That’s it, we went to the Sahara desert for a second time. Why? Because we missed it.

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Everyone in their life should spend a few days among the dunes of the Sahara, admire the wide sea of ​​sand, meditate on the considerable size of the universe and the smallness of the human being as an individual.

Frankly speaking: when my husband told me about the emotions he experienced during his travels across the Sahara I didn’t understand him. Let’s make it clear: I could get that it was beautiful, that it was fun, that there were breathtaking views, but I couldn’t really figure it out. I understood what it means to someone’s soul only when I was there. How can I now share with you what I really felt? I know pictures are not enough. Having been there, we are the only ones who can actually look at them being able to go beyond the colours, because we can catch their smell and emotions.

Have you ever gone skydiving? Have you ever gone rafting? Have you ever climbed a mountain? The quiet, empty spaces and vastness, the adrenalin, thrill and struggle are the same you can find living in the dunes. Reaching the peak, landing after parachuting, admiring the view nature offers you you, these are all feelings coming from a sense of achievement, and the Sahara is actually an achievement. They are special and unique circumstances for both a human being and their mind; they are teachings capable of stimulating feelings beyond words, excitement, enthusiasm and joy, discouragement, fear and anxiety, calmness, a sense of infinity and strength. The Sahara is all of this.

The trip is tiring from the very beginning. Since we had our own jeep, we travelled by ship, but it took us longer. For those arriving by plane it’s less tiring, but there is one flaw. It doesn’t give you time to know the whole group and become a team right away. Once there, you can move from Tunis to Douz or Sabria (589 km/366 miles) which are the two ways into the desert doors. The trip, on the road and by jeep, lasts from the morning to the late afternoon.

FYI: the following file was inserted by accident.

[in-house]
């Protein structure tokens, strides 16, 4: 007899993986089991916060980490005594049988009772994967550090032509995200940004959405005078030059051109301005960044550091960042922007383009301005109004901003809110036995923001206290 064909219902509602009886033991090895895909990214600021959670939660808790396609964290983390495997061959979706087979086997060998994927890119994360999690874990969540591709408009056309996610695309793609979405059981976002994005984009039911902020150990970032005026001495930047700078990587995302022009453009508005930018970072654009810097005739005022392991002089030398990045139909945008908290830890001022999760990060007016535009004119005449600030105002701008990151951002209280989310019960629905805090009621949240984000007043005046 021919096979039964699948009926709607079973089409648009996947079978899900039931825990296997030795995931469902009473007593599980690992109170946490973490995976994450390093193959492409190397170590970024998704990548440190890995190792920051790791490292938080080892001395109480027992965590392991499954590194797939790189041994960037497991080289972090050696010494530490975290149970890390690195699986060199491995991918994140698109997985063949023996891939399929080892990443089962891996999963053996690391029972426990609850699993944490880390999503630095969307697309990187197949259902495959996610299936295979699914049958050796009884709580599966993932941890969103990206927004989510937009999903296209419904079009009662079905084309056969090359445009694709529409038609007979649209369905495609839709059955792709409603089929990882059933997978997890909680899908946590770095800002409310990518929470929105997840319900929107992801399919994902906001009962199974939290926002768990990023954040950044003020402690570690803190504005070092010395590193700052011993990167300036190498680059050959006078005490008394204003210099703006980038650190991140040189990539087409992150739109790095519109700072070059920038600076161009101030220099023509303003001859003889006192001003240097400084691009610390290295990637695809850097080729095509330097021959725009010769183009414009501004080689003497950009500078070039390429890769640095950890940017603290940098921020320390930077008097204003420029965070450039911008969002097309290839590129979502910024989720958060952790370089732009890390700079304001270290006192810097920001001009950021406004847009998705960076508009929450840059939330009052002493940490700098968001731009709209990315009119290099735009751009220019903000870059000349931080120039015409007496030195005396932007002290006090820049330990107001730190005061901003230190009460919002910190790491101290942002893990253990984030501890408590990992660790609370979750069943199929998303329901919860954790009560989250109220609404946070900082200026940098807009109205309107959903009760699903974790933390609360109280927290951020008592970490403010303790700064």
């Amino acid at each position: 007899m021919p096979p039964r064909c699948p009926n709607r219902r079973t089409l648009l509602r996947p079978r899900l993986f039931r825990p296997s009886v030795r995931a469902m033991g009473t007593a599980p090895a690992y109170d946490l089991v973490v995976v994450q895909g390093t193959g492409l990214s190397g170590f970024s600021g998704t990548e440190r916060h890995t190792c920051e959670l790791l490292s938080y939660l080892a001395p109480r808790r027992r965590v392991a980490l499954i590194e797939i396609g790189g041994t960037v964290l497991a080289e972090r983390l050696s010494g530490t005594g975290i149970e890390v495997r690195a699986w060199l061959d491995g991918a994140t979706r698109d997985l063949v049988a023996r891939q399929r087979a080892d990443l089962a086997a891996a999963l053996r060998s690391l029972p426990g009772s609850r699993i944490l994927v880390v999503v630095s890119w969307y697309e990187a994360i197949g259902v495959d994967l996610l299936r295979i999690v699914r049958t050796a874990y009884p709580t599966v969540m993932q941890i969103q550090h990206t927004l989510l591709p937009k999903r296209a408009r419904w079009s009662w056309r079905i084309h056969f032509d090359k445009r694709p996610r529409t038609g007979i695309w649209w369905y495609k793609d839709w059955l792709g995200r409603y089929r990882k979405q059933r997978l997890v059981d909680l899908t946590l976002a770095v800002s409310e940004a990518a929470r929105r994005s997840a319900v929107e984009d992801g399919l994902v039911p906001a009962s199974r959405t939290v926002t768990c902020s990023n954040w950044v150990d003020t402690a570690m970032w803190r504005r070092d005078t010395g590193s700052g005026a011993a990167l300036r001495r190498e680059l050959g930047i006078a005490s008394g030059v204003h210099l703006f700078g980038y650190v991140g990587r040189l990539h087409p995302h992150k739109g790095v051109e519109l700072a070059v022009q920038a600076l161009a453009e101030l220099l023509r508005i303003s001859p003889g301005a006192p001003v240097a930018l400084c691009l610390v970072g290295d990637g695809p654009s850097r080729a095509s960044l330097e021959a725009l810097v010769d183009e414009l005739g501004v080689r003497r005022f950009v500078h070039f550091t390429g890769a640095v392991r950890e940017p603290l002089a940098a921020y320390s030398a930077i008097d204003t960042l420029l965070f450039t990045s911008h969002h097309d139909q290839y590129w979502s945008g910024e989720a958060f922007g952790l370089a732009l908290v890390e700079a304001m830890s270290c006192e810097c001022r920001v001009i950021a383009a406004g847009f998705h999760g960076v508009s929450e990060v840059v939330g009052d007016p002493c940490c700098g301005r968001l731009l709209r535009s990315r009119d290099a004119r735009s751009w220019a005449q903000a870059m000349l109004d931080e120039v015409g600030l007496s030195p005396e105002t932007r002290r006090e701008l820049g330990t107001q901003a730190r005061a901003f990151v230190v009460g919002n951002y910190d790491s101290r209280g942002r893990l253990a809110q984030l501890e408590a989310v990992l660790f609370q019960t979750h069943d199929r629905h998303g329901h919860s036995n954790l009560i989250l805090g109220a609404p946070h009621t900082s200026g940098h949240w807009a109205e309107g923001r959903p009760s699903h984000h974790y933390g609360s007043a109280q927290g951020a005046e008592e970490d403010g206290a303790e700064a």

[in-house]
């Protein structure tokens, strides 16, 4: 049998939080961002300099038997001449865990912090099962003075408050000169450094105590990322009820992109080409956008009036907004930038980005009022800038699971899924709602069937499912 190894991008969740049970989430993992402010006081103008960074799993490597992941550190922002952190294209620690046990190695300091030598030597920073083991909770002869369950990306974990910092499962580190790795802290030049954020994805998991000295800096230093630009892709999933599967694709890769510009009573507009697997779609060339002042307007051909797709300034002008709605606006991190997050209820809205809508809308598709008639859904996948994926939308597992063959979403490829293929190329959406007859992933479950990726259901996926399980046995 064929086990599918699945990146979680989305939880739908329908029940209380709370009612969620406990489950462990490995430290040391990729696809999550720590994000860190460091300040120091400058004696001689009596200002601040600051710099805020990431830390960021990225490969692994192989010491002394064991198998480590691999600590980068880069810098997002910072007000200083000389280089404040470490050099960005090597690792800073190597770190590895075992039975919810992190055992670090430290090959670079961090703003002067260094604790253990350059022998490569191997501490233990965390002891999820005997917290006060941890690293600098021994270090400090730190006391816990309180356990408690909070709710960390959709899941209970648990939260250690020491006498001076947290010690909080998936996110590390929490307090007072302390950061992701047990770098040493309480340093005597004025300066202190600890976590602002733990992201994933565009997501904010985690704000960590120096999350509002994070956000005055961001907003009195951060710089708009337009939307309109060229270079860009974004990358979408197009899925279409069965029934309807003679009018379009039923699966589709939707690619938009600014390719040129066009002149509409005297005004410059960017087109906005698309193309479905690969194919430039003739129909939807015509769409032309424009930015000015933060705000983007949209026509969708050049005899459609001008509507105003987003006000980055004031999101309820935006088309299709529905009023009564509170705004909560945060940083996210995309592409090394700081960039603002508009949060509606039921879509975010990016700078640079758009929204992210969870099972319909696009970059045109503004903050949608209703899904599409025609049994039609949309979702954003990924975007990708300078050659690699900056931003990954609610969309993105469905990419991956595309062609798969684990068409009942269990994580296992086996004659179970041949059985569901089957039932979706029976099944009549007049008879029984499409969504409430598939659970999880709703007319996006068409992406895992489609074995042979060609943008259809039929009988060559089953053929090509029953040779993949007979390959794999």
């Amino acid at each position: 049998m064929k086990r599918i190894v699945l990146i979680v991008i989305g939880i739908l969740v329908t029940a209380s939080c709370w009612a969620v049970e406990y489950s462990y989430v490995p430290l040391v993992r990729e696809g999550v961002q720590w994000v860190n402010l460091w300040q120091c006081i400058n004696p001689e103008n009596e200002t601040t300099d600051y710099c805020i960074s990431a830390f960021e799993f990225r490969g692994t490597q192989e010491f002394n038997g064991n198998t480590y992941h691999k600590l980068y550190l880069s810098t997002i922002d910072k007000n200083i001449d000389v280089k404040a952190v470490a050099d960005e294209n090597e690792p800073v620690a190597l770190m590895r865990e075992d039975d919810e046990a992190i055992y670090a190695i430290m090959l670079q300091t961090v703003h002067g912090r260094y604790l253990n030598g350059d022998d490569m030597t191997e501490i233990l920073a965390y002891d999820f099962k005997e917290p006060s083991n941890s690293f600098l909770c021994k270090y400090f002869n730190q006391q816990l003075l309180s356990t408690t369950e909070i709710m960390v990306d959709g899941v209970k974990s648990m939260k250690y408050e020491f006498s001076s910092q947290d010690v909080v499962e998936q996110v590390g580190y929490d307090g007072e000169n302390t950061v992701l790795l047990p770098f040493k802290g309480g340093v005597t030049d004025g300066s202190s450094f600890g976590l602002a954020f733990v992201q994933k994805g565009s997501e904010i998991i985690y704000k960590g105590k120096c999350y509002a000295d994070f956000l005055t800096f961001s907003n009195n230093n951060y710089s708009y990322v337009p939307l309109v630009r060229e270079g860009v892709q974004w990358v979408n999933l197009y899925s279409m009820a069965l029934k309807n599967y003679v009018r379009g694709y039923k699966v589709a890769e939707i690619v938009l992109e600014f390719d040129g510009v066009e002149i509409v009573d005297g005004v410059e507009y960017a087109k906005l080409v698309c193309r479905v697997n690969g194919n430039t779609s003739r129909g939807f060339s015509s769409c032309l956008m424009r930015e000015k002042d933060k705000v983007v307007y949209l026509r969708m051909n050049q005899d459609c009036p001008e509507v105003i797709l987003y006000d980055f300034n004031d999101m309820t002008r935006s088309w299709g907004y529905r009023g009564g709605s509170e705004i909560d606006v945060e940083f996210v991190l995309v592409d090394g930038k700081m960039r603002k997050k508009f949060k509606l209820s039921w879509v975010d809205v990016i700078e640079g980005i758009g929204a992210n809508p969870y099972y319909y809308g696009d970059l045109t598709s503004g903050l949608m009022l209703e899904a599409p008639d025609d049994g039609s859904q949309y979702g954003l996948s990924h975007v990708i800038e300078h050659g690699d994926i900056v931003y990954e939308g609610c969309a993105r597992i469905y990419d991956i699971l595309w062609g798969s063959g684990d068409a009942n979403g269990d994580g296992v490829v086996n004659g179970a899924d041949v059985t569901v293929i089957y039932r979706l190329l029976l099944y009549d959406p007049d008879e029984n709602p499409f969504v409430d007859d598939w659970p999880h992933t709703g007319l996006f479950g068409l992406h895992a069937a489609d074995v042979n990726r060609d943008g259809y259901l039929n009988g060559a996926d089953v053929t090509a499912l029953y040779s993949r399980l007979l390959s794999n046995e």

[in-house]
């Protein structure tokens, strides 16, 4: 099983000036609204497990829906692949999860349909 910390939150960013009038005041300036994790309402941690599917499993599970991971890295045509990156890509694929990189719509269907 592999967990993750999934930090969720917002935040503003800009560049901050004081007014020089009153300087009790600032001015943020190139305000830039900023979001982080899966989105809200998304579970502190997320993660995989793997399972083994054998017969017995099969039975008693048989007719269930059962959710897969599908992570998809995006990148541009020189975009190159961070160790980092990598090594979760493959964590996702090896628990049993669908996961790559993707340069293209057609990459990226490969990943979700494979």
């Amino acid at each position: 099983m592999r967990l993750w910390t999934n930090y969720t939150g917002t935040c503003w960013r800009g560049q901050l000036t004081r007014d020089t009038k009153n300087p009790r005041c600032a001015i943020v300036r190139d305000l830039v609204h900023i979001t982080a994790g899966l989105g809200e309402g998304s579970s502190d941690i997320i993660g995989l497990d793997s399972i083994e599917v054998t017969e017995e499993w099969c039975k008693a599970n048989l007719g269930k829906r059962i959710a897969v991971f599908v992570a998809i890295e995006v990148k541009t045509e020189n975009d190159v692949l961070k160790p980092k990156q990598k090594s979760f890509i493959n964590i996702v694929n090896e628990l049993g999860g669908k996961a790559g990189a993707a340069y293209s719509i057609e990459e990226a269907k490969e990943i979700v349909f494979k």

You can go through the door of the Sahara in the morning, so the real adventure actually begins on the third day.

From this moment on, you’ll live for six days and five nights in the desert, without running water, electricity, nor heating and during the winter the evening in the Sahara is cold, it can reach zero degrees. You’ll start sleeping in a tent or under the stars, eating what can be found, so what people brought with them or bought there, you’ll be sharing everything with everybody, even the “dune toilette.”

Everything will change, you won’t get a signal on your mobile, you’ll no longer have any contact with the rest of the world and you’ll spend your evenings chatting by the bonfire.

In each of these days, you’ll move by opening new tracks and riding on the ridge. You’ll have to tear down and set up the camp everyday, to stop to gather wood (the desert provides you with everything) and to help people stuck in sand digging or taking pictures of them to then make fun of them. And you’ll drink a lot of water, really a lot of, because you can become dehydrated vey easily.

You’ll talk about everything with everybody, because you’ll forget you didn’t know these people until a few days before and at a certain point you’ll even start talking to the desert, but silently, because it is the one asking for it and, as a matter of fact, you won’t say anything particular, you’ll just join it.

Then, you get to the end and leave. Everything has changed but you couldn’t be entirely aware of it. Only at that moment you truly realise it.

One thing about the desert is for sure: you love it or hate it, no middle ground.

The journey was arranged by Ave4x4 which we can highly recommend because of their competence, kindness and skills. We would give them the highest rate, without a doubt.


This second trip left a very deep mark on me, the Sahara changed the way I see things. It was as if a sponge wiped off day by day all of what was unnecessary, to leave the essential. I had got there with so many thoughts in my mind and without any answer, then I came up with all the answers and many new ideas.

I fell in love with it, it loaded me with great strength and concentration. I already felt peaceful before going there, but I realised I could feel that emotion more intensely and in a different way.

It is an incredible experience and the only way to really understand it, is going through it!

Ciao da Cris e Marco del blog in giro in giro

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